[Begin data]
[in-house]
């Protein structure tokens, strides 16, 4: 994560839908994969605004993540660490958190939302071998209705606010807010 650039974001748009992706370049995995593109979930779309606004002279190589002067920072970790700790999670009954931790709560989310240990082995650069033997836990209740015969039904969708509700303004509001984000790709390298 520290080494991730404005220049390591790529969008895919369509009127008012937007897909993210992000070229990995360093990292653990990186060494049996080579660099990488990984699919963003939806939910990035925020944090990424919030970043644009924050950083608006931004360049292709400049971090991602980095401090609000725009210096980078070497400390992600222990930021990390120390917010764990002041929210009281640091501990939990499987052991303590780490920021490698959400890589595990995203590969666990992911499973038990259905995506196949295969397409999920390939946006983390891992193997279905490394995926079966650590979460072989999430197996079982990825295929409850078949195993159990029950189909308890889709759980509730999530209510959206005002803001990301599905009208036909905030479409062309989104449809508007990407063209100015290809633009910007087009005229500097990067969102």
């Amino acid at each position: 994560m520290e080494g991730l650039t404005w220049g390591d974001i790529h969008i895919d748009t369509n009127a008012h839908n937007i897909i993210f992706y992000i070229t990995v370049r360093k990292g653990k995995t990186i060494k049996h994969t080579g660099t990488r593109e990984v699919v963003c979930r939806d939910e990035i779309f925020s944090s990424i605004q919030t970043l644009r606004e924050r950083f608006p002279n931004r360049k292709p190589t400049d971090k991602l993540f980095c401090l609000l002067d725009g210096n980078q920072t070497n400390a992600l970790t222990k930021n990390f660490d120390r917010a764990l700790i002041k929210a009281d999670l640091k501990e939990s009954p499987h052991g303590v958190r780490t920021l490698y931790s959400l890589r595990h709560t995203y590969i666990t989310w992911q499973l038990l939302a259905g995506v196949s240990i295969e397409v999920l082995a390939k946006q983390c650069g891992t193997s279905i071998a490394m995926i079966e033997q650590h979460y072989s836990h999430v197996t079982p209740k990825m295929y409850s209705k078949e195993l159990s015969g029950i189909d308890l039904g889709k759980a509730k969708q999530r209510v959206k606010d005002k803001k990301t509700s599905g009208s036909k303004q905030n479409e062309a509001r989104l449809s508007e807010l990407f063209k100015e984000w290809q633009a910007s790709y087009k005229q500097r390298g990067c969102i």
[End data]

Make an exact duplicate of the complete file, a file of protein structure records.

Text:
[in-house]
């Protein structure tokens, strides 16, 4: 994560839908994969605004993540660490958190939302071998209705606010807010 650039974001748009992706370049995995593109979930779309606004002279190589002067920072970790700790999670009954931790709560989310240990082995650069033997836990209740015969039904969708509700303004509001984000790709390298 520290080494991730404005220049390591790529969008895919369509009127008012937007897909993210992000070229990995360093990292653990990186060494049996080579660099990488990984699919963003939806939910990035925020944090990424919030970043644009924050950083608006931004360049292709400049971090991602980095401090609000725009210096980078070497400390992600222990930021990390120390917010764990002041929210009281640091501990939990499987052991303590780490920021490698959400890589595990995203590969666990992911499973038990259905995506196949295969397409999920390939946006983390891992193997279905490394995926079966650590979460072989999430197996079982990825295929409850078949195993159990029950189909308890889709759980509730999530209510959206005002803001990301599905009208036909905030479409062309989104449809508007990407063209100015290809633009910007087009005229500097990067969102």
């Amino acid at each position: 994560m520290e080494g991730l650039t404005w220049g390591d974001i790529h969008i895919d748009t369509n009127a008012h839908n937007i897909i993210f992706y992000i070229t990995v370049r360093k990292g653990k995995t990186i060494k049996h994969t080579g660099t990488r593109e990984v699919v963003c979930r939806d939910e990035i779309f925020s944090s990424i605004q919030t970043l644009r606004e924050r950083f608006p002279n931004r360049k292709p190589t400049d971090k991602l993540f980095c401090l609000l002067d725009g210096n980078q920072t070497n400390a992600l970790t222990k930021n990390f660490d120390r917010a764990l700790i002041k929210a009281d999670l640091k501990e939990s009954p499987h052991g303590v958190r780490t920021l490698y931790s959400l890589r595990h709560t995203y590969i666990t989310w992911q499973l038990l939302a259905g995506v196949s240990i295969e397409v999920l082995a390939k946006q983390c650069g891992t193997s279905i071998a490394m995926i079966e033997q650590h979460y072989s836990h999430v197996t079982p209740k990825m295929y409850s209705k078949e195993l159990s015969g029950i189909d308890l039904g889709k759980a509730k969708q999530r209510v959206k606010d005002k803001k990301t509700s599905g009208s036909k303004q905030n479409e062309a509001r989104l449809s508007e807010l990407f063209k100015e984000w290809q633009a910007s790709y087009k005229q500097r390298g990067c969102i």